During the 1970s, things weren’t going economically well within India, with unemployment soaring. Indian cinema was able to mirror poor socio-economic conditions on the ground mainly by what Cinema scholars are now calling the ‘angry young man’ theme. During the angry young man era, Indian cinema was still largely socialist in its messages. Similarly, in the 70s another new trend arrived to problematically stay in Bollywood; item numbers (3). In Mumbai street slang, ‘item’ is an insulting term for an attractive woman that male harassers routinely use for cat-calling. An item number is a dance sequence where the item is obviously the actress, and the intention is to hyper-sexualize her. The camera – always male in its gaze – is seen to be zooming in and out of the item’s revealed body parts, with objectifying lyrics playing in the background (3). Initially, the actresses who were performing the item numbers weren’t even a part of the plot at all (3). They were only in the movie as a guest appearance for the duration of one item song. Item songs were so powerful at selling box-office tickets that production houses marketed entire movies on this one guest appearance.
By the 1980s, women started to become more central to the plot of the story and as a result, started to occupy more screen-time (1). It was also in the 1980s where women started to appear casually in fight scenes, challenging gender stereotypes and departing from the mandatory image of the woman as the victim (1). Any positive effects at challenging gender stereotypes were instantly negated when lead female characters started performing item numbers themselves.
In 1991, India opened its economy to the global market. It was this economic liberalization that marks the most noticeable shift in the narrative of the ‘Ideal Indian’ in Bollywood (2). Suddenly, the same rich men who were automatically the symbol of injustice, poverty, and corruption in the past became the glorified goal that Indian men should strive for. The narrative of the 90s centered men as the main patriarch of the family who was almost always powerful industrialists and business tycoons (3). The 90s also saw a revival for nostalgic Indian traditions such as the utopian joint family, gender roles, and what it means to be Indian (2). For instance, the plot of the most successful film of the 90s – Hum Aapke Hain Kaun – romanticizes the utopian joint family, wealth, the submissive female, the authority of the family, and sacrificing the personal desire for familial obligations (2). The revival of Indian traditions was meant to offer reassurance for the nervous traditional family that neo-liberalization wasn’t going to be a threat to their values. Bollywood was attempting to show India how to reconcile modernity with globalization, one film at a time.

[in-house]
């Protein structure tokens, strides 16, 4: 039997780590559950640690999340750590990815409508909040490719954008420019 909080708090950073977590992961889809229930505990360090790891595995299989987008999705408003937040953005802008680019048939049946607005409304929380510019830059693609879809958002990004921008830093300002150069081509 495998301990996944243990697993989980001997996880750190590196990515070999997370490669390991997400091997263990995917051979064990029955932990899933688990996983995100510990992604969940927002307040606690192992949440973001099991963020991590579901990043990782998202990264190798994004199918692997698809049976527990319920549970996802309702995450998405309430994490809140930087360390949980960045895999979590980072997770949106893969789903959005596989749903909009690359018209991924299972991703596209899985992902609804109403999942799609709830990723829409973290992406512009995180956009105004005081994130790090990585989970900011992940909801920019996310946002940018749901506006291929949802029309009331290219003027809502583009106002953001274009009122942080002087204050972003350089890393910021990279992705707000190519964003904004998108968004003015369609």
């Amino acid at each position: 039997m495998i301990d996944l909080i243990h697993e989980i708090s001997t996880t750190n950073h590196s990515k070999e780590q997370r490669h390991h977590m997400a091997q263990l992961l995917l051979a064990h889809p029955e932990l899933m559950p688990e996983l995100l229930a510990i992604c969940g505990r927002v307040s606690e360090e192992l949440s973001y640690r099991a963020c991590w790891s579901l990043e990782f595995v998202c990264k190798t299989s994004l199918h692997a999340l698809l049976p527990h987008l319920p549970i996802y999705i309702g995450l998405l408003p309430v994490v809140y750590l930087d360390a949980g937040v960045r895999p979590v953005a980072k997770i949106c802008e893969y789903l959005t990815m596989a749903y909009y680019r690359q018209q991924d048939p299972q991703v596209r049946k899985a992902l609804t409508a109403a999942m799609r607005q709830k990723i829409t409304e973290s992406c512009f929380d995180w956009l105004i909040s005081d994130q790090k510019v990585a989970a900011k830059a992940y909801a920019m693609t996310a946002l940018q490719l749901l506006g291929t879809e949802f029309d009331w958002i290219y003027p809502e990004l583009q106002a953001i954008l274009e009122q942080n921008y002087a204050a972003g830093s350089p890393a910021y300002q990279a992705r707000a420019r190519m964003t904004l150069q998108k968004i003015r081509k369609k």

Currently, Bollywood produces more films than any other film industry in the world, which also means it has a never-ending need for more actors and actresses (3). Yet, instead of holding on to well-established actresses, Bollywood has normalized pushing out female stars right at the peak of their careers when they either get married or hit 35, whichever comes first. Usually, they’re pushed out for a younger generation of new, inexperienced actresses who are no match for the acting superiority of their predecessors. This has been an ongoing trend that is becoming more visible now that Bollywood has acquired all its influence and international audience. In fact, the pattern is so acknowledged within Bollywood that two movies were made to highlight how female actresses are pushed out; Fashion in 2008 and Heroine in 2012. There’s certainly no shortage of evidence in the media provided by first-hand accounts on the way Bollywood pushes out the popular and the well-established for the younger and shinier. The history of women in Bollywood is depressing. And the present isn’t any more uplifting. The way Bollywood pulls the carpet from underneath symbols of the Ideal Indian woman surely sends a message to a young generation of Indian girls; that even the ideal woman, is after all a replaceable woman.
1. (Re) Thinking women in cinema: The changing narrative structure in Bollywood. Manzar, Benazir and Aravind, Aju. 1, s.l. : South Asian Popular Culture, 2019, Vol. 17.
2. Consuming Bollywood. Roy, Anjali Gera. 2, s.l. : Journal of Religion and Film, 2020, Vol. 24.
3. Objectification of women in Bollywood item numbers. Slatewala, Zahabia. Z. s.l. : Proquest, 2019.